Alimony, also referred to as spousal support, obligates one spouse to provide some amount of financial support to the other during or after divorce. Especially if you’re divorcing later in life, these orders may make a huge difference in your financial welfare.

Alimony orders may be temporary, short-term, long-term or permanent. While some states have specific formulas to calculate alimony payments, Minnesota courts determine alimony by making a series of considerations.

Is divorce education class mandatory in Minnesota?

For divorcing parents who have children together and cannot agree on custody or parenting time, also known as visitation, Minnesota law requires the parents to attend a certified divorce education program. Children may also attend a class or be ordered to do so by a judge.

There are 25 minimum requirements that these divorce education classes must include in order to meet the standards set by Minnesota Statute 518.157. Just a few of the things attendees will learn about, include:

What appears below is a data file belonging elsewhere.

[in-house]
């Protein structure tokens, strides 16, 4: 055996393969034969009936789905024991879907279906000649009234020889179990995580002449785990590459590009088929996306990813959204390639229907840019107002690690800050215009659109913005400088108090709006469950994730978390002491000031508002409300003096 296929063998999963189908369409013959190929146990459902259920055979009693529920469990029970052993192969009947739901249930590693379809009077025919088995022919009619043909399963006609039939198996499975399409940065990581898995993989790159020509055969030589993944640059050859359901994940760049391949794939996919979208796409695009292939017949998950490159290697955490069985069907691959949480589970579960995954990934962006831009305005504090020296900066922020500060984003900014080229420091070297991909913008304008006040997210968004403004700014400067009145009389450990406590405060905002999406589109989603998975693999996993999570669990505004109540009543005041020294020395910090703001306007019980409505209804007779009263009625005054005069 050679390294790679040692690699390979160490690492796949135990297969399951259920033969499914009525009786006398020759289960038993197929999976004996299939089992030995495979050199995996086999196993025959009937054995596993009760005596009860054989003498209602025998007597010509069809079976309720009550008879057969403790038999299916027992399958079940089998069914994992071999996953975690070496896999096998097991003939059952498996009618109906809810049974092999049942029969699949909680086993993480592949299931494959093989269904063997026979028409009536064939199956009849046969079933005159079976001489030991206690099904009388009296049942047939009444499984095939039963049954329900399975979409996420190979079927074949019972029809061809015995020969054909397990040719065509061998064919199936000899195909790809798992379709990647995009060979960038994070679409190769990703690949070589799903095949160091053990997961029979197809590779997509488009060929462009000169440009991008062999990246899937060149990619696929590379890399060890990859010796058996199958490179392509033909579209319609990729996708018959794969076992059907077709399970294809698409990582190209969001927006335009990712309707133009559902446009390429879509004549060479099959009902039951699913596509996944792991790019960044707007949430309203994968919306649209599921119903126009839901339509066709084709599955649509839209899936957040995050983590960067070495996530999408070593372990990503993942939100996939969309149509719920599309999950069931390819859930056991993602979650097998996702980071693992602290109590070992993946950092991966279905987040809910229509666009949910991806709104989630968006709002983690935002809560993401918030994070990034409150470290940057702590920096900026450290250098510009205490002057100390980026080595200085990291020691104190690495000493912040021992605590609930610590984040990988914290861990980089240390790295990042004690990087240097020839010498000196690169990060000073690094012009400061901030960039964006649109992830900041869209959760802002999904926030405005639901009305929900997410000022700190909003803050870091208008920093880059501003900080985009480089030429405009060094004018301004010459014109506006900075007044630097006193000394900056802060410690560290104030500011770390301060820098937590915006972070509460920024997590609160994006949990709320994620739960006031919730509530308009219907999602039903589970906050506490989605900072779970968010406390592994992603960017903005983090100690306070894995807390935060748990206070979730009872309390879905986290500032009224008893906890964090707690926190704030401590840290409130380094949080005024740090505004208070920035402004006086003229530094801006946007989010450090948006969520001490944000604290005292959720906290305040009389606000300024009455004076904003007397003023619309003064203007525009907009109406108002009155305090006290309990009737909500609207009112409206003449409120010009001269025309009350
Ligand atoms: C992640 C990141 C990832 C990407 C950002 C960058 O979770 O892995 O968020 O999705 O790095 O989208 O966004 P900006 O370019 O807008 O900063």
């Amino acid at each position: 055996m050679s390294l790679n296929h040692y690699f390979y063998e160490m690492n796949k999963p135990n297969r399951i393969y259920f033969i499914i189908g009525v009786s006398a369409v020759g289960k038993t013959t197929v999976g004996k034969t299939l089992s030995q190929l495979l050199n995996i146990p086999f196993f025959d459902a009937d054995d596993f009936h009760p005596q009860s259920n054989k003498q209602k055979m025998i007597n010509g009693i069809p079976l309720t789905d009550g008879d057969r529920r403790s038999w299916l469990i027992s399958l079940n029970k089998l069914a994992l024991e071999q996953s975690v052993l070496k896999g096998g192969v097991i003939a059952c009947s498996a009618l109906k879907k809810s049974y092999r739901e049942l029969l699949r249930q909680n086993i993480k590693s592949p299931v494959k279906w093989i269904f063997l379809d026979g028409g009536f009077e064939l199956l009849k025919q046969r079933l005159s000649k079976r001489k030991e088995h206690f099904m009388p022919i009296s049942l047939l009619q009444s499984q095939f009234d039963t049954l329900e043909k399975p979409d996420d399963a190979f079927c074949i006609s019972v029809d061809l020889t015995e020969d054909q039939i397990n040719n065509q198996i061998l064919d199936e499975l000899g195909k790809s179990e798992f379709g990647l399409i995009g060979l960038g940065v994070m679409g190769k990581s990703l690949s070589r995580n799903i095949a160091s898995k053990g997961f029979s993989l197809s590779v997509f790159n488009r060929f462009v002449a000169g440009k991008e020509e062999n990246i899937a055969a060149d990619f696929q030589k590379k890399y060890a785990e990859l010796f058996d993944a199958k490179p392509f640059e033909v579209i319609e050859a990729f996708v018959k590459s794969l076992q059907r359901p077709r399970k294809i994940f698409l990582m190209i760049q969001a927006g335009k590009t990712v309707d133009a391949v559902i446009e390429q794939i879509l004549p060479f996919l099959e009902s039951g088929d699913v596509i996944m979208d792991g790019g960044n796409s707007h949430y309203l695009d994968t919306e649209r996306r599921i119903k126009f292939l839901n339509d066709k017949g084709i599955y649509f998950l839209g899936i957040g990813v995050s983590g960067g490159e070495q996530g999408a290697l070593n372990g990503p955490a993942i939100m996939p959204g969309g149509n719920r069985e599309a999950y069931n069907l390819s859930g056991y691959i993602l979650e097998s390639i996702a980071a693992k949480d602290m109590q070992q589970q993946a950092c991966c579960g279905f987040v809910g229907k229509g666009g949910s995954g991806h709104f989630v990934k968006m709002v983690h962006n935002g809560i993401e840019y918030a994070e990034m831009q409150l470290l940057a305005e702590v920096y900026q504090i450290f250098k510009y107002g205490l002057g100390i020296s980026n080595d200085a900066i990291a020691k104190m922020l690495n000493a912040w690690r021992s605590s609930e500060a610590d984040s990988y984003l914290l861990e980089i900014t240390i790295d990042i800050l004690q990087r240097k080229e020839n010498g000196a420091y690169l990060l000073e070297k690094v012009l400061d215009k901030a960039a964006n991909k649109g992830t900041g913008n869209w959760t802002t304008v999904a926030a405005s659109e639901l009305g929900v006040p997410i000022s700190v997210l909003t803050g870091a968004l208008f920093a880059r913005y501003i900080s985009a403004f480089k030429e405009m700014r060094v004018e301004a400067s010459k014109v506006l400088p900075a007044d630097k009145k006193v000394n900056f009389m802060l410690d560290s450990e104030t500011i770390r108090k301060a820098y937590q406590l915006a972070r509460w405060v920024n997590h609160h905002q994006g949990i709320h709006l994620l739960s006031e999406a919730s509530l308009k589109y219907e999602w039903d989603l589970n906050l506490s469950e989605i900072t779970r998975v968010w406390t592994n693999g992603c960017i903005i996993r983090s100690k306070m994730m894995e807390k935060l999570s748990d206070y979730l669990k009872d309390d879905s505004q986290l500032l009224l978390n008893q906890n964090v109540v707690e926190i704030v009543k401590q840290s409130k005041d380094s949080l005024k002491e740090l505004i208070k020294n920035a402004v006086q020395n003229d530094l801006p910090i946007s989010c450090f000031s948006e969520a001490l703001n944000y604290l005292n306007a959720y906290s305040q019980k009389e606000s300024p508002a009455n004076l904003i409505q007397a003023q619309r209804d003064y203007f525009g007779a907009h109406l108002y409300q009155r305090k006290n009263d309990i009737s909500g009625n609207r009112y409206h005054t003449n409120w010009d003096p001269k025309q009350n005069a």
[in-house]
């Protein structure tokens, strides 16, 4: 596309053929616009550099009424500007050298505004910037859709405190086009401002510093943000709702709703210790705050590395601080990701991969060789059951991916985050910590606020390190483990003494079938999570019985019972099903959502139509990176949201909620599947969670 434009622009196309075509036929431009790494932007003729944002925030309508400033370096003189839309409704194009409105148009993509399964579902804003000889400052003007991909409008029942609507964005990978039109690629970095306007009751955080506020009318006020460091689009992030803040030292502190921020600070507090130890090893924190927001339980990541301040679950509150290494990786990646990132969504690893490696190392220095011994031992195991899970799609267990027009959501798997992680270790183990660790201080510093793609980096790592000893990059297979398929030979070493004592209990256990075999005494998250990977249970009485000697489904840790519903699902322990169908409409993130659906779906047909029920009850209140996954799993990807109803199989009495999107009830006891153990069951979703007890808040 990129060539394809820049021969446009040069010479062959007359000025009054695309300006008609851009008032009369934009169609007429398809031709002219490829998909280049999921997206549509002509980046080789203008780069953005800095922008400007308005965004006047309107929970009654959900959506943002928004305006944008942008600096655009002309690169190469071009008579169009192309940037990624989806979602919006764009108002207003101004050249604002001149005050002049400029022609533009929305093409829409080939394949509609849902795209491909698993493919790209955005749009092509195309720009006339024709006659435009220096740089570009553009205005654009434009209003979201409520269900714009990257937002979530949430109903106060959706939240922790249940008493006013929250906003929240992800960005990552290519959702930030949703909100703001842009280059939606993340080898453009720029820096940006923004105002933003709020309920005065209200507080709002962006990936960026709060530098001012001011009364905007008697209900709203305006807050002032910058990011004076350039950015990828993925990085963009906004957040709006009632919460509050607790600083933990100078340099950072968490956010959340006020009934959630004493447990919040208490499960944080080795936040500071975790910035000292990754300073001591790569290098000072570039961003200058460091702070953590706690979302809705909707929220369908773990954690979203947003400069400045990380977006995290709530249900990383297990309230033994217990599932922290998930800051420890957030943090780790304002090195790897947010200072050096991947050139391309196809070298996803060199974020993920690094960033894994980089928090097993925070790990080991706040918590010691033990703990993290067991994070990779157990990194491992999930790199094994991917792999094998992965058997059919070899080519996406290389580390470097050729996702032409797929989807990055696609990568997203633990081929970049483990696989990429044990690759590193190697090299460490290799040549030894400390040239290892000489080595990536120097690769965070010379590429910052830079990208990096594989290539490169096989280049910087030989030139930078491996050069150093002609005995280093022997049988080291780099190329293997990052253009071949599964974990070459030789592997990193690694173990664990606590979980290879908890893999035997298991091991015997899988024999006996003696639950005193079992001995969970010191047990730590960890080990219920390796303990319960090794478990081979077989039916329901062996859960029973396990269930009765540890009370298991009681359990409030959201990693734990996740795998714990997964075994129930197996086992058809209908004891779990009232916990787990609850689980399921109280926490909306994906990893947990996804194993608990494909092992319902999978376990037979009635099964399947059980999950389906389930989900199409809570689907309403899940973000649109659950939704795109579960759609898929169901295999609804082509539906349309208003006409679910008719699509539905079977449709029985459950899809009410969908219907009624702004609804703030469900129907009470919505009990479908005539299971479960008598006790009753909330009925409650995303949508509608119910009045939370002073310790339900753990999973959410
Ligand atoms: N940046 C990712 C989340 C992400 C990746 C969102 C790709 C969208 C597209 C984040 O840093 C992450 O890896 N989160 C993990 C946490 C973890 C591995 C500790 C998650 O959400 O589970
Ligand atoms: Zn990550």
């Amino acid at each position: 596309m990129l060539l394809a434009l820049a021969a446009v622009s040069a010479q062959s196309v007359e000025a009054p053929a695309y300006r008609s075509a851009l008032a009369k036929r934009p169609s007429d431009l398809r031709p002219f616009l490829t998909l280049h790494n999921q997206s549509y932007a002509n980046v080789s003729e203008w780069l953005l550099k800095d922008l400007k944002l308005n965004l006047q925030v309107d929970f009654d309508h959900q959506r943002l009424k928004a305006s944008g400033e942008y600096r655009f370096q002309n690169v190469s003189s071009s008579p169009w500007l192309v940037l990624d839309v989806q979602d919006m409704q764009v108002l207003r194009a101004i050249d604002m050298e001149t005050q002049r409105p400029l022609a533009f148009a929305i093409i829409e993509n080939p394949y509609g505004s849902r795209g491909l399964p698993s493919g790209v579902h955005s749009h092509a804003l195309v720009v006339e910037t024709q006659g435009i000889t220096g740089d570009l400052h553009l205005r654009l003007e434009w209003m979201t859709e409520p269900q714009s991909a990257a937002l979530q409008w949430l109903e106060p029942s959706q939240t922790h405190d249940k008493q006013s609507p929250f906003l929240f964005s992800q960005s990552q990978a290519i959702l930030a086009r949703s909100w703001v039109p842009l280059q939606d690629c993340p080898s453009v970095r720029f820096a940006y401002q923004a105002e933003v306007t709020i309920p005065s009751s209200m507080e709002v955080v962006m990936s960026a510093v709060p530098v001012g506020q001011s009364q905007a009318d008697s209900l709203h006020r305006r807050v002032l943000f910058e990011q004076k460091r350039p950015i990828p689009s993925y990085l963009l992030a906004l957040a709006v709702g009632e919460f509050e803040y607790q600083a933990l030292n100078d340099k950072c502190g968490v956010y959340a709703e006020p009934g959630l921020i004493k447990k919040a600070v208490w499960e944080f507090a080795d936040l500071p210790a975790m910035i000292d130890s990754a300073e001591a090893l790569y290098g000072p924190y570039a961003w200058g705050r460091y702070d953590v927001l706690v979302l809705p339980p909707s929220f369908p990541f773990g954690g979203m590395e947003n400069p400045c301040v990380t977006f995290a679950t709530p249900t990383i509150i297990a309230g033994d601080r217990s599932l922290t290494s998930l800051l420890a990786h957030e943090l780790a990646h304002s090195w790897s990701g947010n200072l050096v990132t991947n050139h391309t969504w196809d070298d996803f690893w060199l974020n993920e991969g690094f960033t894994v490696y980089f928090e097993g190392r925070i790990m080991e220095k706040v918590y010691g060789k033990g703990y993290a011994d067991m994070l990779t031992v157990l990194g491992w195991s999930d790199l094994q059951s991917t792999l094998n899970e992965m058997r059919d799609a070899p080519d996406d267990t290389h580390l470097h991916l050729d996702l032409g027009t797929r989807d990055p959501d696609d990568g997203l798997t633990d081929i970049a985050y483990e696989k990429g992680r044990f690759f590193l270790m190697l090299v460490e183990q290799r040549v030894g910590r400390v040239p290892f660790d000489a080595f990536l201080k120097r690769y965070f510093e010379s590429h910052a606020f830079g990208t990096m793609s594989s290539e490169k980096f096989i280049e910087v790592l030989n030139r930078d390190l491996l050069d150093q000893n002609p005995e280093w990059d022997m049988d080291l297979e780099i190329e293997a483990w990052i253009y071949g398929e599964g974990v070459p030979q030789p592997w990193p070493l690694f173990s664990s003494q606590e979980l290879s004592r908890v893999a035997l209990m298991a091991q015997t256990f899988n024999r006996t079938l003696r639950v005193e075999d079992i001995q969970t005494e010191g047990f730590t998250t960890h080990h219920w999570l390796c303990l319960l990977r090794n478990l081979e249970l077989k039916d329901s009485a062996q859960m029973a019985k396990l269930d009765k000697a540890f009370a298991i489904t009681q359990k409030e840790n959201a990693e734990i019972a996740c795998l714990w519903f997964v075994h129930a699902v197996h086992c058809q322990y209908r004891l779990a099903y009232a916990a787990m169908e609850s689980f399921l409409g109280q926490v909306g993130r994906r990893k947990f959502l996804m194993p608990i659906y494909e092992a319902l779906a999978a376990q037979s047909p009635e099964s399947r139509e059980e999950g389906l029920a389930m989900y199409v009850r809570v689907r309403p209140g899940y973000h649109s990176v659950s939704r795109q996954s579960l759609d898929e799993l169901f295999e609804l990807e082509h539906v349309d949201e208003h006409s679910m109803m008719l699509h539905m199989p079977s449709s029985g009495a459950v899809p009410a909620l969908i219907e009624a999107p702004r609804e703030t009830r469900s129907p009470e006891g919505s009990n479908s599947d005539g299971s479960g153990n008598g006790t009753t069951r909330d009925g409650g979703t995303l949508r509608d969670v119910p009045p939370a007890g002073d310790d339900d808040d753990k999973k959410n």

Assets you might forget to add to your list

You and your spouse have worked hard to build a comfortable life. You have investments, properties and loving children. You still remember the day that you got married. It was a gorgeous day full of emotions and hope. Now, the two of you have come to a point in your lives where things just aren't working. You are going to file for divorce.

What should you do if your child faces drug charges?

Sadly, teens and young adults are one of the prime age groups for drug use. They suffer from several factors working against them, such as peer pressure and the nature of their still-developing brain. Many teens will encounter drugs for the first time within their friend group or at college.

If you have a teen or college student, there's a chance that you could one day receive a frightening call. Your child may be in jail awaiting a trial for a drug crime. How you respond to this situation can make a difference for your child's future.

Gray divorce can come with financial pitfalls